We’ve been talking a lot lately about supply chains. Disruptions in supply chains have affected all aspects of our lives, and this is especially prevalent when looking at the food and beverage industries. As our CRO Greg Study wrote for Greenbook, supply chain “shortages force the hands of food and beverage companies to find substitutes or replacements that are still accepted by consumers so they can keep their products on the shelves.”
Enter market research! Greg goes on in the article to state that in order to respond to supply chain shortages and disruptions successfully, consumer and behavioral market researchers must partner deeply with food scientists to navigate these times. We also dig deeper into this issue in our recent webinar, “How to Navigate Supply Chain Disruptions.”
Society of Sensory Professionals Conference
We are looking forward to the upcoming Society of Sensory Professionals (SSP) annual conference in Savannah November 2-4, for a chance to once again share our expertise on this important topic. The theme of the conference is “Surviving to Thriving: Sensory Opportunity in a Decentralized Age,” so navigating current supply chain issues fits well. This year, SSP is celebrating the diversity of technologies, opinions, cultures and methodologies that allow sensory and consumer science to thrive under adverse conditions.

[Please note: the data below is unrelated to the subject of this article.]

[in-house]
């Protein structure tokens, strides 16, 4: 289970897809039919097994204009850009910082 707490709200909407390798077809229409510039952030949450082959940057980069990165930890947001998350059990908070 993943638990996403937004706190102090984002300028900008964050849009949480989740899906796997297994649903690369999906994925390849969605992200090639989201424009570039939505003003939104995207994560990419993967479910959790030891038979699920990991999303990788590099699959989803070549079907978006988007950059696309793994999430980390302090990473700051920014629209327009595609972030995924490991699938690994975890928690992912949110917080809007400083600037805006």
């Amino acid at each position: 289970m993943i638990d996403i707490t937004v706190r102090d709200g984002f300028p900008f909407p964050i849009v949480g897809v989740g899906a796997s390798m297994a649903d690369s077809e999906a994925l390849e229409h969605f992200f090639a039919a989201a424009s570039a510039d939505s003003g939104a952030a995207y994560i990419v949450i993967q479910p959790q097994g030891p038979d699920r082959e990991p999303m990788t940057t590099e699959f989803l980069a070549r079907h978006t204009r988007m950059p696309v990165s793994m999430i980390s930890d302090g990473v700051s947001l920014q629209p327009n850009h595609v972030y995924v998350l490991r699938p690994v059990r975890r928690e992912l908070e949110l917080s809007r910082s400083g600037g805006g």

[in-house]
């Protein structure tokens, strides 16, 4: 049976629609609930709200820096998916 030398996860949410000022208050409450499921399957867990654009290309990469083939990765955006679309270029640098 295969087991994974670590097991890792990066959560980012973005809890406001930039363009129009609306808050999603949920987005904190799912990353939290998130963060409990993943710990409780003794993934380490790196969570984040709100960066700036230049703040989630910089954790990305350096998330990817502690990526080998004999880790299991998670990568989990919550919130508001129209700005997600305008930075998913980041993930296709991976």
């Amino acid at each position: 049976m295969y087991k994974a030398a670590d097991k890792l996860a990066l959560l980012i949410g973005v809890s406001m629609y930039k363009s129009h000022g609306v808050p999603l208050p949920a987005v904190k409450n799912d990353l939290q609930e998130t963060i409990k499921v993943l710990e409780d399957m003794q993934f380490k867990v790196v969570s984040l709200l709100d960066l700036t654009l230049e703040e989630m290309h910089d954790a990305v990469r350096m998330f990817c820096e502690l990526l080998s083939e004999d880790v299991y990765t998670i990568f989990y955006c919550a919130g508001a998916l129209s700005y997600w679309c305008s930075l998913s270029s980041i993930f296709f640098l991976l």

Reformulation Due to Supply Chain Issues
InsightsNow will be participating in the ever-popular poster session with a few relevant topics, including a poster presentation on supply chains. In our poster titled, “Sensory & consumer methods when facing reformulation due to supply chain changes,” Greg, along with our CEO Dave Lundahl, will explore three different reactions companies may have to supply chain shortages.
Approaches to Solving Supply Chain Disruption
In both our Greenbook article, and our recent webinar, we outlined these scenarios, which will also be included in our poster at SSP. Basically, when food and beverage products must be reformulated due to ingredient supply chain issues, companies can choose three ways forward:
- Match a currently unavailable ingredient with a comparable alternative from a new supplier or another available source, with little or no change noticed by the consumer;
- Undergo a forced change away from the currently unavailable ingredient to a replacement that will be perceived as noticeably different by the consumer;
- Use this as an opportunity to improve the product by enhancing its sensory and/or nutritional value.
The poster shares details on the evaluation decision tree, and will highlight the best market research approaches to ensure success no matter which path forward is chosen.